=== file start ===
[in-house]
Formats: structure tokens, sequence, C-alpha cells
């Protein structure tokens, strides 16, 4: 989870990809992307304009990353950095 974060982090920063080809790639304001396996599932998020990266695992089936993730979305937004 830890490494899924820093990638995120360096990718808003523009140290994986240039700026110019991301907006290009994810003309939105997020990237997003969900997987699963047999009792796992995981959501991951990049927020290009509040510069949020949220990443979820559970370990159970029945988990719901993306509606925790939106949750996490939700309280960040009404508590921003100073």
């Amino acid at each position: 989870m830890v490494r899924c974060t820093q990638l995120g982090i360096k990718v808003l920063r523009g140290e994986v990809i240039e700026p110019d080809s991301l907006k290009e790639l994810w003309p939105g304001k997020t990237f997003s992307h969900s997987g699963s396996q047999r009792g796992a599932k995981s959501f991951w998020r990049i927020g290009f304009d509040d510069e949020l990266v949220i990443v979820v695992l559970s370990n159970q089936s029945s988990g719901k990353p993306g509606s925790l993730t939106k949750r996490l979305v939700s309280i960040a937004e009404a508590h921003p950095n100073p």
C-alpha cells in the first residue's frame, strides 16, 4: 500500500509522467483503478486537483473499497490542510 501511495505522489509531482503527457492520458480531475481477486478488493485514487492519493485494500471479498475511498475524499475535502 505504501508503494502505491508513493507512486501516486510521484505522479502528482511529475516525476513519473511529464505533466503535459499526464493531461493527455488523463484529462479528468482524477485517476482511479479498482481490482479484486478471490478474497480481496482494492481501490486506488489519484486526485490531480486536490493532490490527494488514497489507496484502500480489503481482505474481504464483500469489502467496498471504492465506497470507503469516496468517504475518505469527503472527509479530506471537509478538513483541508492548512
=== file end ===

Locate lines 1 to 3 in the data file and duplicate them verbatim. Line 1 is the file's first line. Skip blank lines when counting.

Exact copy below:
[in-house]
Formats: structure tokens, sequence, C-alpha cells
């Protein structure tokens, strides 16, 4: 989870990809992307304009990353950095 974060982090920063080809790639304001396996599932998020990266695992089936993730979305937004 830890490494899924820093990638995120360096990718808003523009140290994986240039700026110019991301907006290009994810003309939105997020990237997003969900997987699963047999009792796992995981959501991951990049927020290009509040510069949020949220990443979820559970370990159970029945988990719901993306509606925790939106949750996490939700309280960040009404508590921003100073």